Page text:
• A J Robinson

Personal Trainers and Nutrition

Regular exercise and good nutrition go hand in hand, and you might often see Personal Trainer's offering discount packages for exercise plans and nutrition plans together. Despite this, I'm here to explain why you should do your research before choosing a personal trainer (PT) to start training with, and why perhaps you should consider working with a dietician too for certain aspects of your health, and to notice the best results.


To put it simply, a PT ISN'T qualified to write specific meals plans for clients - in the same way a dietician/nutritionist isn't qualified to provide exercise plans. It's actually out of the scope of practice for a PT to do so; we can only offer nutritional advice, and any PT worth working with won't mind you asking. Saying this, we have a good understanding of nutrition and the benefits of a well-balanced diet with regards to improving training, or helping with weight loss for example. Nutrition is a huge section of what we study on our courses, but still not as in-depth as that of a qualified and recognised dietician.


A personal trainer shouldn't say to you "eat 20 grams of oats, topped with 1 whole medium banana and 2 tbsp of honey", but instead something along the lines of "a good breakfast to provide you with energy before a workout would be a small bowl porridge oats, a banana and a drizzle of honey.". The reason being is that everyone's diet and metabolism is different; what may be too much for one person may be too little for another. It sometimes even comes down to how different everyone's lifestyles can be - some jobs are desk based, so that person may need a different food intake to someone who is walking about on their feet all day, since they will have different goals and therefore need to eat different amount of calories in order to achieve their goal.


Use the government guidelines to look at portion size suggestions, or an app to help track your food. This way your personal trainer can make suggestions on how to improve your diet in relation to the type of goal you're trying to achieve. It's important to ensure that you diet is varied - a variety of carbohydrates, fats and proteins, as well as a variety of colours, minimum amounts of takeaway and alcohol, and shoud be matched with a decent exercise regime and good quality sleep.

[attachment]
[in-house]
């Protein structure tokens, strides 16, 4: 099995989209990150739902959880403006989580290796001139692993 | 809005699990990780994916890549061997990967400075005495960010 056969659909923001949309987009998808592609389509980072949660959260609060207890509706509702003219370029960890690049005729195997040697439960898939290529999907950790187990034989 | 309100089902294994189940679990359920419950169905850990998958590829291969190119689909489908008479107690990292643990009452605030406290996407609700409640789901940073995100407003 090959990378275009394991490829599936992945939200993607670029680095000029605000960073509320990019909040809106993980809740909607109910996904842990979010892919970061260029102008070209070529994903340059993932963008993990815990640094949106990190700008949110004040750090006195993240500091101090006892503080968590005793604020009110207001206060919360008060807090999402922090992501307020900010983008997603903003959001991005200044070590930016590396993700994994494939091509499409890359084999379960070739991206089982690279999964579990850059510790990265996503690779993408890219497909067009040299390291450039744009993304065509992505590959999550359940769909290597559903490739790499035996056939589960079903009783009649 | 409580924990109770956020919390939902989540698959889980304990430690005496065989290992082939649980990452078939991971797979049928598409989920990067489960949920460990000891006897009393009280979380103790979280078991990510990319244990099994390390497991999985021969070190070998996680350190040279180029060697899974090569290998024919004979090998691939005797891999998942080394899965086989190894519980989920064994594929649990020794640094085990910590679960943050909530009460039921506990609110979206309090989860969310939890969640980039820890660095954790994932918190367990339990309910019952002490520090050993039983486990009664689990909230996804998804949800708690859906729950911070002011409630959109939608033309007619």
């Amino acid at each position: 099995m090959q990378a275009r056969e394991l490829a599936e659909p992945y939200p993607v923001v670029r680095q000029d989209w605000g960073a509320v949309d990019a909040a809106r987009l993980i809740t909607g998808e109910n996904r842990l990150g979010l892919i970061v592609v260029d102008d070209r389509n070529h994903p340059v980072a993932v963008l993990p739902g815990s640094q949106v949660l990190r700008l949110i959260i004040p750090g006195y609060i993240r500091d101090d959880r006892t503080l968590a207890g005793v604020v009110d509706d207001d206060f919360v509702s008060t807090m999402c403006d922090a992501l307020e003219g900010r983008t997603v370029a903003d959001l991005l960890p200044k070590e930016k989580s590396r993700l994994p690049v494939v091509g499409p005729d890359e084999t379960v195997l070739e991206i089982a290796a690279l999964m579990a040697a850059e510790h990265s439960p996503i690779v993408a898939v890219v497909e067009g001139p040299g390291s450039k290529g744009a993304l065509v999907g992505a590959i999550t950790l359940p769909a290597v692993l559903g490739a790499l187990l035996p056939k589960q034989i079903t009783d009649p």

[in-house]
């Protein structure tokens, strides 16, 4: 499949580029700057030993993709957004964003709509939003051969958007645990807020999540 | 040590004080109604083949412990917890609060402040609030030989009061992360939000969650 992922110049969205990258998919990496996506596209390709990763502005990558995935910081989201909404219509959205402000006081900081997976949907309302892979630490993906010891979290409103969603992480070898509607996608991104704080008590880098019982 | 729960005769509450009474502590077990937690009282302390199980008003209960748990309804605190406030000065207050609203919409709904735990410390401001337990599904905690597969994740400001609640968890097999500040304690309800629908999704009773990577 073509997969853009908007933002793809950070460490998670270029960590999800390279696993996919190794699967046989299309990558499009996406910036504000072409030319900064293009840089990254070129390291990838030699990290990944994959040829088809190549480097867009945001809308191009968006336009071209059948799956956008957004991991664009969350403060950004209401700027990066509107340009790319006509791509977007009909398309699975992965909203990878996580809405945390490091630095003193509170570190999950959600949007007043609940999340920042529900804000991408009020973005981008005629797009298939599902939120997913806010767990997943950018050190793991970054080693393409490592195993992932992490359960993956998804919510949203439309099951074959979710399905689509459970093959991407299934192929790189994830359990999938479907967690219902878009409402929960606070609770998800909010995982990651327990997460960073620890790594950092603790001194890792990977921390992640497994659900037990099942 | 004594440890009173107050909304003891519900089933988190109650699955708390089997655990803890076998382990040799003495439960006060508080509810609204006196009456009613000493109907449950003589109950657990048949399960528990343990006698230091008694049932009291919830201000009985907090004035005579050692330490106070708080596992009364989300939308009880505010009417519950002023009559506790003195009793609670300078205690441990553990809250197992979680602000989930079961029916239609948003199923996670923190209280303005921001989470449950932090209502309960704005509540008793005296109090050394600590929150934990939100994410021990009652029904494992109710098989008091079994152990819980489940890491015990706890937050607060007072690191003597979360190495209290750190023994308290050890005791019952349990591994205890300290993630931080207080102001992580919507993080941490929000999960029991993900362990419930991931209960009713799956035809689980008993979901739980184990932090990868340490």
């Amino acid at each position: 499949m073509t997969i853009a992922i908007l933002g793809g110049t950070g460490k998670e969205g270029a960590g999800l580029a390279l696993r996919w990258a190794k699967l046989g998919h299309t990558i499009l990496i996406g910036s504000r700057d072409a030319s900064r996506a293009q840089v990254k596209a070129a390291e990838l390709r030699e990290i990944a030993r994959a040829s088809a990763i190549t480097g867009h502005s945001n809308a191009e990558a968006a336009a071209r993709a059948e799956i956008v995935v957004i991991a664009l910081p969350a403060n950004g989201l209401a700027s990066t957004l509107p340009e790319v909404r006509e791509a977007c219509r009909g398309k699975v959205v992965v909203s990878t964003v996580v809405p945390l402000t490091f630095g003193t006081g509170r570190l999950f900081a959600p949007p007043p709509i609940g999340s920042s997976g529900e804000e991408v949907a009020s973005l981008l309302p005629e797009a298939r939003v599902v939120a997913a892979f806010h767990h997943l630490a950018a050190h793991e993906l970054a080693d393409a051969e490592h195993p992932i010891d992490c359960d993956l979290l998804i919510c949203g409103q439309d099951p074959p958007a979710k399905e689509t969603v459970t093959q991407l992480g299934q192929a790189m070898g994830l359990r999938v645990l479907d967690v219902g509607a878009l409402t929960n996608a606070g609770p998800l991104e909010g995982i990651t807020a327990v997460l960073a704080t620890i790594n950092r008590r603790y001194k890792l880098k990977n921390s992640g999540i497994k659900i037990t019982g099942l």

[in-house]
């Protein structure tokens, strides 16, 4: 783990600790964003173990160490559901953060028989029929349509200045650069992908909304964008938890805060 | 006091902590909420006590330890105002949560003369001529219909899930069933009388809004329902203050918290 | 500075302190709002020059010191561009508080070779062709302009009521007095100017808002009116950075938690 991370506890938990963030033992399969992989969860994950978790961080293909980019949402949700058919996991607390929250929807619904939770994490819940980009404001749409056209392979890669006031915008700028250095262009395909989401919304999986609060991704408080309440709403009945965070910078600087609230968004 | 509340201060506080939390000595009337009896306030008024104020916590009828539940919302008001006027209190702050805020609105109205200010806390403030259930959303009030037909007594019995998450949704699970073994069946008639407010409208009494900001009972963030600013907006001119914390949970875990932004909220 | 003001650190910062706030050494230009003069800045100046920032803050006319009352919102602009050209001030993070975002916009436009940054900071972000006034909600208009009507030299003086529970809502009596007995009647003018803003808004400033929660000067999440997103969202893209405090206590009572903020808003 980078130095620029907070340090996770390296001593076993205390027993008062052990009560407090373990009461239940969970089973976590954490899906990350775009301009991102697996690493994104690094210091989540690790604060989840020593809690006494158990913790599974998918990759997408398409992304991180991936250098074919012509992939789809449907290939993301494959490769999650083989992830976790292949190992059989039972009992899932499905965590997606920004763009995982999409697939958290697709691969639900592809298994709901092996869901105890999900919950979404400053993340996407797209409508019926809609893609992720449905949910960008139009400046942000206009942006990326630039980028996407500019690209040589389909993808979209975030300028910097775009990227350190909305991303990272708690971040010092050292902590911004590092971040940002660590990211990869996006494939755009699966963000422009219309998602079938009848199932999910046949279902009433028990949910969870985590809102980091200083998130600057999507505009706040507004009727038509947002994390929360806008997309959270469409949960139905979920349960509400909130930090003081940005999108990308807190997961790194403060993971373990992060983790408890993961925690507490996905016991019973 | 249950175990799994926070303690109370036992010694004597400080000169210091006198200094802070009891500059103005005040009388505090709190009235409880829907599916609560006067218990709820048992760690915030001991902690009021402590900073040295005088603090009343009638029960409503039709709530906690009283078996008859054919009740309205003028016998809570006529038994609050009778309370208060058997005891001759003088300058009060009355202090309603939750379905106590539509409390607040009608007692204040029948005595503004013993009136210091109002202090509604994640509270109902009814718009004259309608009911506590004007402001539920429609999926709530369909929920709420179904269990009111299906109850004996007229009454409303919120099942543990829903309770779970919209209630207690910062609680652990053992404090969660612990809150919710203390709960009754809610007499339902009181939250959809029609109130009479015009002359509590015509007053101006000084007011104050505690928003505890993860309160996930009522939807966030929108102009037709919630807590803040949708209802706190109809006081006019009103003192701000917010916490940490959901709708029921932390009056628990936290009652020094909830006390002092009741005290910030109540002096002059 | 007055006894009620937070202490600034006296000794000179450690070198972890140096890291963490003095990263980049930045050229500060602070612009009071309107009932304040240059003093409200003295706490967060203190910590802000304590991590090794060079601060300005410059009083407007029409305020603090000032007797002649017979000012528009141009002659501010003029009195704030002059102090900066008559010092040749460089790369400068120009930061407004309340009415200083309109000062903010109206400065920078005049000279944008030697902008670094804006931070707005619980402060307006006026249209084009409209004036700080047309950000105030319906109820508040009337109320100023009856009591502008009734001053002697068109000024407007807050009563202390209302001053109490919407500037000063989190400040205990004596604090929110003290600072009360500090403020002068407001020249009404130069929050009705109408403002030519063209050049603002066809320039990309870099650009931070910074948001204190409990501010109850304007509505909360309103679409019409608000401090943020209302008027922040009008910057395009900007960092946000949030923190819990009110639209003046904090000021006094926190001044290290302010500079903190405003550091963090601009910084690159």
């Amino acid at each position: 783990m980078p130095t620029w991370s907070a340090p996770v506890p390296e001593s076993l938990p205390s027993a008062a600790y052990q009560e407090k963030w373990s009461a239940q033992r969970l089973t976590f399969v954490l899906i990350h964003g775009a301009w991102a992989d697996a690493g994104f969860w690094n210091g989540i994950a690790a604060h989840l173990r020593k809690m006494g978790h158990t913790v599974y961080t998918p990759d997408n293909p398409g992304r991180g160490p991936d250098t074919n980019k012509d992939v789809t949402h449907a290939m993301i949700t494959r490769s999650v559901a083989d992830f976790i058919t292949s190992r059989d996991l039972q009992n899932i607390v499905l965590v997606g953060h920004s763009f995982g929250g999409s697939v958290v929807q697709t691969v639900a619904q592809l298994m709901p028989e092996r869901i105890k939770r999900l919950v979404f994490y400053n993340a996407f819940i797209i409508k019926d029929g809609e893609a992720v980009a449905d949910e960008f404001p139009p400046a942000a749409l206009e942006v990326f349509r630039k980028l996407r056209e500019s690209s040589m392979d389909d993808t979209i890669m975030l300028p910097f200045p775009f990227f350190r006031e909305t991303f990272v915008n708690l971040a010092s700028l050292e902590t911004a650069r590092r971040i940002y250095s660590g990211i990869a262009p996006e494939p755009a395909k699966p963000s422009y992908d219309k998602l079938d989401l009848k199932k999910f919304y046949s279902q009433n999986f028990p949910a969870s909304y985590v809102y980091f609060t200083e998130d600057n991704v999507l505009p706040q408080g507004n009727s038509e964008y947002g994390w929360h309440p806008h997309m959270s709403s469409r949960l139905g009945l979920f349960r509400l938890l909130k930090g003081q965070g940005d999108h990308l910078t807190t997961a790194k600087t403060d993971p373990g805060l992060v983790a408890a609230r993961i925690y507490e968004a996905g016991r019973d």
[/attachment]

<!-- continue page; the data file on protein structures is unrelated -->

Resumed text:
PT's can help with nutrition towards weight management, and will be able to evaluate whether or not your diet is well-balanced to help towards your goal. In short, weight loss is achieved by a calorie deficit (burning more calories than are consumed), whilst weight gain - fairly obviously - is gained by calorie surplus (consume more calories than you burn). Muscle gain can be achieved by altering your levels of carbs, proteins and fats slightly, and it is best achieved from good quality proteins as opposed to shop bought shakes/bars that are consumed regularly.


Still, a PT may suggest alternative foods to try in order to eat a diet that is as varied as possible, but just take care when they start telling exactly how much of what to eat and when. When talking about nutrition and the advice that personal trainers can offer, the following quote comes to mind... "Give a man a fish and you'll feed him for a day. Teach a man to fish and you'll feed him for a lifetime." I believe that we, as PT's, should help our clients to create healthy habits that are personal to them in order for them to maintain a suitably healthy lifestyle - not use a "one diet fits all" method with suggestions that are just too specific, and that are not able to be maintained.


Ask your PT questions, and get their advice and knowledge, but make sure that you understand for yourself what it is you're doing with regards to nutrition. If you should decide that you want specific meal plans, or perhaps have a dietary requirement that involves a deeper understanding of nutrition, then consider asking a qualified dietician. There's nothing wrong with having help from both a personal trainer and dietician - as I said at the beginning of this post, regular exercise and good nutrition go hand in hand - it could be just what you need for a healthier (but still maintainable) lifestyle!



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